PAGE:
CMC – WEST Indies women have been placing heavy emphasis on personal fitness, even though the novel coronavirus pandemic has ruled out any possibility of on-field action for the foreseeable future.
Lead selector Ann Browne-John said each member of the squad had been issued with fitness plans, allowing them to remain in shape in preparation for the resumption of international cricket.
“In the interim from a senior team perspective, I’m aware that all the coaches and all the training staff have given the girls work to do that they can be doing at their home even if they’re on lockdown,” Browne-John told DBS Radio here.
“We’ve seen videos where so many people are doing work in their home gyms, on their balconies, in their yards; so our girls are doing the same, and they have their programmes and we hope when they’re able to come back to camp or when we’re able to start back any series, that they’ll be fit, raring and ready to go.
“So, I know the coaches are in contact with them constantly and we hope that we all will get through this safely.”
West Indies Women were preparing for a hectic schedule before the outbreak of the COVID-19 crisis, which disrupted the Caribbean and global cricket itinerary.
The regional side were scheduled to be involved for their respective territories in the Regional Super50 Cup in Guyana starting last month, before taking on South Africa Women in a five-match One-Day International series from May 30 to June 10 in Jamaica and Trinidad and Tobago.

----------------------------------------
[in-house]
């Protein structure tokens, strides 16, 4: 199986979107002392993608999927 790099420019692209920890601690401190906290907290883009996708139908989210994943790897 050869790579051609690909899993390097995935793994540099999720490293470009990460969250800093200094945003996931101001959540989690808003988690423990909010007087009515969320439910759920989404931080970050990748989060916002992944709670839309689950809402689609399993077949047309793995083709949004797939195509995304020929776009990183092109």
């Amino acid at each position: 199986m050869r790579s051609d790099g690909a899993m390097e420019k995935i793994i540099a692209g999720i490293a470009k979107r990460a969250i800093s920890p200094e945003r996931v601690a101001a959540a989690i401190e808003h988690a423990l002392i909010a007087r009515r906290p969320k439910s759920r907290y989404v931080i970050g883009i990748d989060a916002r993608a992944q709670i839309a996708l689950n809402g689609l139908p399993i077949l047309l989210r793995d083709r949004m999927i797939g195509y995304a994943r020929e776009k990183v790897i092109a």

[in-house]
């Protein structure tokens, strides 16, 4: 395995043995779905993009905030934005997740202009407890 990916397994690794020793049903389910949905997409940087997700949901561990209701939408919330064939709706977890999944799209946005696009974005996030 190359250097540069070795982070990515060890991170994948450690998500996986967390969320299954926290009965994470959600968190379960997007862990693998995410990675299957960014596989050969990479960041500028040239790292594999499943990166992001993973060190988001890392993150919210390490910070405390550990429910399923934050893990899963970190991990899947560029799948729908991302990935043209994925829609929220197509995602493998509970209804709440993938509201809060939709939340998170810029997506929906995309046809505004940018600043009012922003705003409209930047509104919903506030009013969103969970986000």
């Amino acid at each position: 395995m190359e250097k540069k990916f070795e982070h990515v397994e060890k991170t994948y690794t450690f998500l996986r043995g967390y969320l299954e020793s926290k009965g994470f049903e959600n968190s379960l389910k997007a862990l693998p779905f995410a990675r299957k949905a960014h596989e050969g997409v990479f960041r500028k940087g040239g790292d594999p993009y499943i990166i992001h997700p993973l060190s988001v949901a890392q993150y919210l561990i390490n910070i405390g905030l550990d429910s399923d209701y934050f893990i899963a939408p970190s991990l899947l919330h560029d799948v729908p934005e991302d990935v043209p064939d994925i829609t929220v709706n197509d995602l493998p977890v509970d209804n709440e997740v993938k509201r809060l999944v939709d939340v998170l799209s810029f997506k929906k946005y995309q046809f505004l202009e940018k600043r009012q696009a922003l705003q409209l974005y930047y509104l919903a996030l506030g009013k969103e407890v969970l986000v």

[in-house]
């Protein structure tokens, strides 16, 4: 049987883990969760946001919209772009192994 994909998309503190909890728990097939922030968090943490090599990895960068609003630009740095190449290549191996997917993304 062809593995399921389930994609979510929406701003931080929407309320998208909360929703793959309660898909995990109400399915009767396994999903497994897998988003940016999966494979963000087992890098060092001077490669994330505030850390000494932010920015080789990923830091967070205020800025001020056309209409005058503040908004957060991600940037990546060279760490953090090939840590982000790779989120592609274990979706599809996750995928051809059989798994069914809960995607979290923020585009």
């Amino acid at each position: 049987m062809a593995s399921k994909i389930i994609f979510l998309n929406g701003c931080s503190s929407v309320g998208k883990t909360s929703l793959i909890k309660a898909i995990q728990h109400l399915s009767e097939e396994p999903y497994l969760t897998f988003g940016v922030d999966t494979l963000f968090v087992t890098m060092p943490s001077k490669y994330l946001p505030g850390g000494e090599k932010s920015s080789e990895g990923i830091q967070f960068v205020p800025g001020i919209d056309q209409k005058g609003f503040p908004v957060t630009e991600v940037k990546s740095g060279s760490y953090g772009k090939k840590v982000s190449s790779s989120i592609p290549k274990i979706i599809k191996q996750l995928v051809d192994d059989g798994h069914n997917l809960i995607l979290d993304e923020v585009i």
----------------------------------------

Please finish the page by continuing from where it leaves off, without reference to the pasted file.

They were also expected to feature in World Cup qualifiers in Sri Lanka in June and July, in preparation for next year’s 50-overs World Cup in New Zealand.
While neither international assignment has been officially cancelled, they are highly unlikely to take place, leaving the Caribbean side devoid of match practice.
However, Browne-John said the safety of all players amidst the pandemic remained the priority for administrators.
“The coronavirus is affecting all aspects of life in the entire world. This is something that is unprecedented and it is also affecting sports, sportsmen and sportswomen worldwide,” she explained.
“As the Caribbean public would be aware, cricket has not been spared, so it has badly affected not only men’s cricket,but girls cricket, boys, juniors and everybody.
“It has come at a time when West Indies women had a lot of cricket ahead of us because South Africa was supposed to come … and then we were supposed to have the World Cup qualifiers and before that we had the regional tournament … and the Under-19 girls’ tournament that was to be held in Trinidad and Tobago.”
She continued: “But it has affected everyone and we just have to ensure that the players remain safe, that when this is all finished, we have all the players available to return to cricket.”
West Indies Women are coming off a poor showing in the T20 World Cup in Australia earlier this year when they failed to reach the semi-finals for the first time in six appearances, after winning just one in four matches to finish third in their group.